By Deb Murphy
After four days of community outreach, Mammoth Lakes has a pretty good idea what locals think the affordable housing project. The Parcel, needs to be.
The result: a range of attractive townhouses, apartment buildings, open space, day care, plenty of room for snow storage, a tidy, walkable community with 350 to 500 units, depending on which of the three possible configurations presented by Lisa Wise Consulting.
Last week’s workshops puts the town half-way through the process of defining the future of the 25-acre parcel, formerly known as Shady Rest. Two more workshops are planned, in early October and December. These will be more formal sessions with Town Council and Planning and Economic Development Commission.
The task is daunting. At the end of Friday’s finale, John Armstrong suggested the solution is to make Mammoth bigger. That’s probably not do-able.
Jen Daugherty, a senior associate with LWC, ran through the objectives of the development: affordable housing, mobility, amenities, open space, environmentally sustainable and livable. “We may not get all we want,” she said.
According to Daugherty, the workshops were attended by approximately 90 people—that pencils out to a little more than 1-percent of Mammoth’s total population.
Drew Finke took over the dialogue with more of the specifics. The lowest density configuration, with 350-400 units, allowed for one parking spot per unit, two-story structures with lots of town houses. Medium density, 400-450 units, included structured parking and denser building types with 1.5 parking spots per unit. The highest density layout for 450-550 units would pipe Mill Ditch to allow for more developable land.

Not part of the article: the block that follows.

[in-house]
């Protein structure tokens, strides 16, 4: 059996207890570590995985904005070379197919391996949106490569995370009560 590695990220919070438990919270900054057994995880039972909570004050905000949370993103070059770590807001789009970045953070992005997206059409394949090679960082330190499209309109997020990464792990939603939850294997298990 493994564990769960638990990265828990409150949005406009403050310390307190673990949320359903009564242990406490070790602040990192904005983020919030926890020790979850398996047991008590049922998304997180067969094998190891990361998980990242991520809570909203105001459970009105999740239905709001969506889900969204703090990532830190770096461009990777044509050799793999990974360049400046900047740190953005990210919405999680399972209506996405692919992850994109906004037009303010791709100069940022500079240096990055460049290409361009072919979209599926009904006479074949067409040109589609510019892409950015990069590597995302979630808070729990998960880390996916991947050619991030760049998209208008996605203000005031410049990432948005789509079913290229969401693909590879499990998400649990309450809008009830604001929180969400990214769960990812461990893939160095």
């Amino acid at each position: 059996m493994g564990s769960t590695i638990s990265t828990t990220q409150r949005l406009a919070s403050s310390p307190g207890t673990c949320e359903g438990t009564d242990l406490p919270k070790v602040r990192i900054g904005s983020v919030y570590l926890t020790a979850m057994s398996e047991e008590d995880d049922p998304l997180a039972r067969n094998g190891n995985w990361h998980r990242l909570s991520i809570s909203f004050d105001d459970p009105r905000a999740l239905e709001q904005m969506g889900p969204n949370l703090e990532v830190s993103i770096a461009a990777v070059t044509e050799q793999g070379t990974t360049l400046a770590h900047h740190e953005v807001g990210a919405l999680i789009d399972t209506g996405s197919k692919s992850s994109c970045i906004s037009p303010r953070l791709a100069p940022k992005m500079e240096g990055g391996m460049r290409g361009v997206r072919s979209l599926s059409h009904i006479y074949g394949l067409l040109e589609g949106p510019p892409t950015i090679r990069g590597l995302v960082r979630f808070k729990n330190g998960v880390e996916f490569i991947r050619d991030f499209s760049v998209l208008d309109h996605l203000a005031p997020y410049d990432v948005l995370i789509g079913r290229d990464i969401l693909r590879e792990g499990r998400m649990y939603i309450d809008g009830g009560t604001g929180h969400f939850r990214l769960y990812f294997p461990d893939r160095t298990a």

The initial phase penciled out at $50.3 million for 106 units, a mix of one to three bedrooms and studios, in five buildings on 1.1 acres.
Finke indicated there were 11 sources of funding to make the project feasible.
Tom Hodges, Mammoth Mountain’s vice president of development, spoke up during the comment period. Citing the prevailing wage and total cost of the units, he suggested the town would have to pony up $20-30 million to make The Parcel happen. He didn’t indicate how much Mammoth Mountain was willing to throw in the pot.